Well, this month, I have one band on repeat and it is – wait for it – Blue October (pun intended!).

In their music, you can find everything your heart could desire – from shimmering melodies and artistic album covers to heart-string pulling lyrics. My all-time favorites are Hate Me and Say It if you are in for something poignant and passionate. But, today, I am all about light-hearted and cheery vibes, so I am toning down the dark and listening to Oh My My (I might be the only one who thinks that it’s not so depressive because their music video says otherwise: it’s waaaay too artsy and peculiar). But it’s still very simple, catchy, and mellow – a perfect tune to turn your day around and put a smile on your face. You might even start dancing around and singing into your hairbrush (if it’s still a thing, but you get the idea).


Sometimes it’s nice to take a fresh look at a good old retro. In October I couldn’t help listening to mind-blowing covers by indie band Chernikovskaya Hata. These guys rethink Russian and Soviet pop songs, turning joyful compositions into melancholic stories in a surprisingly organic way. Isn’t what a love song should give you for real – a nearly crying sound of the guitar, muffled voice of a frontman, and awareness of the fact you’re actually doomed? There’s no room for a happy vibe as even the band’s name comes from Chernikovka – an industrial polluted district of a Russian city. My acquaintance with their songs began with Nochnoe Randevu (Night Rendezvous), originally performed by Kris Kelmi. What I like about the new version is that it makes me forget this song was meant for a bus driver's radio, so I could finally pay attention to the lyrics and feel it in a new frame.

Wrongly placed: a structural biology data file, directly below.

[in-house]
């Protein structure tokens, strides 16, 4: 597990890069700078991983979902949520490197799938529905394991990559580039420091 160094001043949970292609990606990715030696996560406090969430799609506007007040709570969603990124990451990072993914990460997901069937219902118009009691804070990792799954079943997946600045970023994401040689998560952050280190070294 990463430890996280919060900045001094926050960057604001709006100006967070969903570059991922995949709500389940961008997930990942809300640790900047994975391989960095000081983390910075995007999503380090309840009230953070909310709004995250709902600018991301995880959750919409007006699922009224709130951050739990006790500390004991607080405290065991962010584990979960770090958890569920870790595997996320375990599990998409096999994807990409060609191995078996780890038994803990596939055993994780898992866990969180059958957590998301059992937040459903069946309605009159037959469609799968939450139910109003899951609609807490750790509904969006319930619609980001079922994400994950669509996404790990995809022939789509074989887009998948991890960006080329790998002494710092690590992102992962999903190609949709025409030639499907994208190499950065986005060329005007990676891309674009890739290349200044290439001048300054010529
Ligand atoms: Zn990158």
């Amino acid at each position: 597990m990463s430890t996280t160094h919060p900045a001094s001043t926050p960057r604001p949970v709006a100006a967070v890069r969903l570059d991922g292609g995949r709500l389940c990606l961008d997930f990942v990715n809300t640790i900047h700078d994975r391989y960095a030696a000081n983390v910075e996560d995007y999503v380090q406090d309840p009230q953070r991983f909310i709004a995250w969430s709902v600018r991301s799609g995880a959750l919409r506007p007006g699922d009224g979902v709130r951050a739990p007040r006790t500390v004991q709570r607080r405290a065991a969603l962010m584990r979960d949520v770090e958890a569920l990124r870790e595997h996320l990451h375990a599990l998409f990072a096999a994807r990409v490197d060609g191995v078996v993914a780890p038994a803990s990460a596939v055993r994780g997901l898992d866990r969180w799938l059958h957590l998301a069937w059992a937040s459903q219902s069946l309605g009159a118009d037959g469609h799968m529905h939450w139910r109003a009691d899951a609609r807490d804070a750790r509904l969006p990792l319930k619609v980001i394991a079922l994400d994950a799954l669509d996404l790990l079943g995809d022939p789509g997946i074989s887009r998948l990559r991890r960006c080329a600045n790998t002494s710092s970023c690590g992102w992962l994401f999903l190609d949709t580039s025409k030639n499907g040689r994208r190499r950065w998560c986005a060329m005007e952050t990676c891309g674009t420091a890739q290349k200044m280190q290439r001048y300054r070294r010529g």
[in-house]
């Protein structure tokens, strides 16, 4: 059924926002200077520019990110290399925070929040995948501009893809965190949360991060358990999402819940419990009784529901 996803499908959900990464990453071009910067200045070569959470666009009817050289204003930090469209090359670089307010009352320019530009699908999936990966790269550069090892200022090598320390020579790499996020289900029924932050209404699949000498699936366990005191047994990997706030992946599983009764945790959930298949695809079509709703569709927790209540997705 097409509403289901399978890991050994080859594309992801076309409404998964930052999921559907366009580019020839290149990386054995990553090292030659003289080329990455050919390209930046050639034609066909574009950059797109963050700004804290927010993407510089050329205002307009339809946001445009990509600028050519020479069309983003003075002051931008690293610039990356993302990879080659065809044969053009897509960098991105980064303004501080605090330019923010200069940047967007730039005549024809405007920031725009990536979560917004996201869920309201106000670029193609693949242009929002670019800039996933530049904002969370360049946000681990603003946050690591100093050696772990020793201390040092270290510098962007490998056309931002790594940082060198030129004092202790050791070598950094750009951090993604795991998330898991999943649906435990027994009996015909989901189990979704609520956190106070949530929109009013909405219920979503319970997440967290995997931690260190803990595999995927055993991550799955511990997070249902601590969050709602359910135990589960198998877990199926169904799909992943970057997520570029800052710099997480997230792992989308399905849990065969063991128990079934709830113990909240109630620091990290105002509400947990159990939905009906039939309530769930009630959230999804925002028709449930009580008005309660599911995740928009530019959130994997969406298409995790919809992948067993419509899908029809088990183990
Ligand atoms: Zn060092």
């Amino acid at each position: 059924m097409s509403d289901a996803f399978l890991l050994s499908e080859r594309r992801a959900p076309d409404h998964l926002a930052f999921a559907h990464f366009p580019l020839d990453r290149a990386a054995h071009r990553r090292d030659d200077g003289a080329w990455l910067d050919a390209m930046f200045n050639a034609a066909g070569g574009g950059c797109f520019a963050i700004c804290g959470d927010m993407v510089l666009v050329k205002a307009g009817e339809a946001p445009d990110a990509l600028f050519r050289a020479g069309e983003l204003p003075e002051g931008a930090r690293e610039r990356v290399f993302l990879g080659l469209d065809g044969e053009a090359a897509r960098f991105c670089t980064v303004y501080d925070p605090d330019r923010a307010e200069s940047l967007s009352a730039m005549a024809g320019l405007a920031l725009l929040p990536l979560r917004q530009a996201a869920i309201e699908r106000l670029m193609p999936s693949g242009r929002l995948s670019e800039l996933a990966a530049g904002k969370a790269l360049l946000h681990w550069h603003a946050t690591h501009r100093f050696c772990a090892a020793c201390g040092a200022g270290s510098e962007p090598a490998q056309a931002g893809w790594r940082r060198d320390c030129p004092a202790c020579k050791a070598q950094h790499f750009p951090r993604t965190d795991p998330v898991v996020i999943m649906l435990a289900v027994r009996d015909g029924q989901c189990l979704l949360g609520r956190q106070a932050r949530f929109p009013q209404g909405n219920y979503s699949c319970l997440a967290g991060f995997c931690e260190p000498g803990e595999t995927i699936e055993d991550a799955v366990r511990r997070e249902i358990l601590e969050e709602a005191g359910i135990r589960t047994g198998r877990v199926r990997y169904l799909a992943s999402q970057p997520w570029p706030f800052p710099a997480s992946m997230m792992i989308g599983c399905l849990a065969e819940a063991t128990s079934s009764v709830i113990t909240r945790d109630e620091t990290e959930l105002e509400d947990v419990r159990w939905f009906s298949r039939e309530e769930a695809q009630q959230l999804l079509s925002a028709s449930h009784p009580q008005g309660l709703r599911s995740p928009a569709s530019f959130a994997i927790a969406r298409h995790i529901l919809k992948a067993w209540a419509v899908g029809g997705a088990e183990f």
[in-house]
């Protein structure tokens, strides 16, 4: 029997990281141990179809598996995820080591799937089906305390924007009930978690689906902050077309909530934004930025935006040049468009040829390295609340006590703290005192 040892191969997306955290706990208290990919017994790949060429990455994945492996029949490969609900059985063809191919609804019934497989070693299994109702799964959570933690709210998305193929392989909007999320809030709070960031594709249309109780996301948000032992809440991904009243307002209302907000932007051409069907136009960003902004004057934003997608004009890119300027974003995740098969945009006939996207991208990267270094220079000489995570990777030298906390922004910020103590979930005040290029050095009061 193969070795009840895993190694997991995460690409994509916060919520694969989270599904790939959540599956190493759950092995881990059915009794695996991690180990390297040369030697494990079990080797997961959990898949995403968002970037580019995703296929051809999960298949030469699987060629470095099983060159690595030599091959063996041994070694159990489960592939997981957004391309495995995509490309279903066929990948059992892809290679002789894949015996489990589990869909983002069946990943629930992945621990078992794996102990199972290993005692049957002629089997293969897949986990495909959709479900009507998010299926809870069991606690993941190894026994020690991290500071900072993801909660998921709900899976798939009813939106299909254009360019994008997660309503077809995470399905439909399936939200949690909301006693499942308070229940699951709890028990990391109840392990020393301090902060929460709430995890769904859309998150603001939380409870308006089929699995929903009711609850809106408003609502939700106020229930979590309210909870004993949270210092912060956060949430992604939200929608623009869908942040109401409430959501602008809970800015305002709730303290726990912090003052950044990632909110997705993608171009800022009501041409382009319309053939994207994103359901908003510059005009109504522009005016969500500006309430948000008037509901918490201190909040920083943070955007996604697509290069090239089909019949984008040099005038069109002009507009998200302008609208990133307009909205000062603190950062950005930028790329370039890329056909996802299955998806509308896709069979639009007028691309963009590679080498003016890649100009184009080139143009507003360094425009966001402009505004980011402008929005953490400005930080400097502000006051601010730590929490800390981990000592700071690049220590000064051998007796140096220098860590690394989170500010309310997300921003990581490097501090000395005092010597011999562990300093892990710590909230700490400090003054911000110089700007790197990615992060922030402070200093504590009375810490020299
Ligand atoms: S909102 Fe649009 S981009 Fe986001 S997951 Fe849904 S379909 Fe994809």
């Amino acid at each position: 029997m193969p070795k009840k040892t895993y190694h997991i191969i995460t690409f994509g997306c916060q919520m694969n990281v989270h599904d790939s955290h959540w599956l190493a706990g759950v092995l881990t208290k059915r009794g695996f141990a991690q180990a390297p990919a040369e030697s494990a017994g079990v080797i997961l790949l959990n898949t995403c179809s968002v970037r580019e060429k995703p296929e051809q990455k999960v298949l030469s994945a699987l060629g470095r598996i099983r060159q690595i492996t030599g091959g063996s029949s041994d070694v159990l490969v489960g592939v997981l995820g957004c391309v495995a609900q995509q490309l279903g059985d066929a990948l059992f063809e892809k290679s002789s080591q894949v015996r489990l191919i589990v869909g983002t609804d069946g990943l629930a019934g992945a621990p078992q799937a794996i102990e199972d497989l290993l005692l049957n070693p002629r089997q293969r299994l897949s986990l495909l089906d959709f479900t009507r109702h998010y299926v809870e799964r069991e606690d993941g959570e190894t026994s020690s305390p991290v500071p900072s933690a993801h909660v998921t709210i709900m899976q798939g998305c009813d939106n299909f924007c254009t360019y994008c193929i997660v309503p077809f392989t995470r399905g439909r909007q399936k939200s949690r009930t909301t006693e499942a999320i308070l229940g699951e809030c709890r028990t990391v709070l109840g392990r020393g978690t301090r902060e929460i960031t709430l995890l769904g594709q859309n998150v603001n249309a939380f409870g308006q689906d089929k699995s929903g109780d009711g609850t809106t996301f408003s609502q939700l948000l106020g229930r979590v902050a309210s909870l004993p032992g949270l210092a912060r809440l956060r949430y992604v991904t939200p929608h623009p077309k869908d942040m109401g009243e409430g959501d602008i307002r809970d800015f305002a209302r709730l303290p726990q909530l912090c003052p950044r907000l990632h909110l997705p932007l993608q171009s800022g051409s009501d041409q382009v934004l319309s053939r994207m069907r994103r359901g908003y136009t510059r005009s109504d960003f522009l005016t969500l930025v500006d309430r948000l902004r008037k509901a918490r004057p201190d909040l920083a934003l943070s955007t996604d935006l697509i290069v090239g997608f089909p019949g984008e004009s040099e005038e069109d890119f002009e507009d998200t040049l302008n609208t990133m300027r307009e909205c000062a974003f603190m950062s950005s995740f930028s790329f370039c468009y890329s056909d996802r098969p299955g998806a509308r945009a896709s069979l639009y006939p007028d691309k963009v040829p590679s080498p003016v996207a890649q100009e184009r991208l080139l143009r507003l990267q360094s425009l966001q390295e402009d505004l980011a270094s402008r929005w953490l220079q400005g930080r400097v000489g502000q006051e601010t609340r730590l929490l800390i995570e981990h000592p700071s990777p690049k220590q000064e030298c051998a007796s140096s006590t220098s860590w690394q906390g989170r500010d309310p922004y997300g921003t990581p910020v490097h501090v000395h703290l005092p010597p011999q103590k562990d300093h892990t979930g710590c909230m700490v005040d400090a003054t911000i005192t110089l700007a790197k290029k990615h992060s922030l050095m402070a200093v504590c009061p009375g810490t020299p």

Ramleh, a British noise-rock band, accompanied me this month. I’ve known about them for a long time but truly fell in love with their music only now. I specifically related to the Grudge For Life (1990) album – I think it’s very honest and straightforward. If I have to pick one song, it would be the distorted and trippy There Must Be More Than This.


With so many releases and trusted oldies on repeat this month, it was a hard choice but I’ve settled on Extended Play, an album by Fyfe (Paul Dixon) and Iskra Strings (who, I was pleased to find out, have collaborated with, dear me, Ólafur Arnalds himself among others). Discovered thanks to Spotify, this one has a lot to offer, from simultaneously thoughtful and dynamic Nørrebro and Two One, Four – to what some would call “absolute bops” like Gold. Sometimes, I wonder how those pieces could even be on the same album, and yet, miraculously, they are, sparking their own world into existence as you listen to them.


Going by the title, The Phoenix Foundation’s Give Up Your Dreams doesn’t exactly sound like the cheeriest song out there. But listen closely to these underappreciated New Zealanders’ trippy take on career choices, dreams, and fate, and you might well change your mind. To me, it appears like a valuable reminder to contextualise your aspirations – and learn to appreciate the little things, good and bad. Give up your dreams… and find some better ones! Perhaps you’ll have a different take, and that’s alright. That’s the whole beauty of it!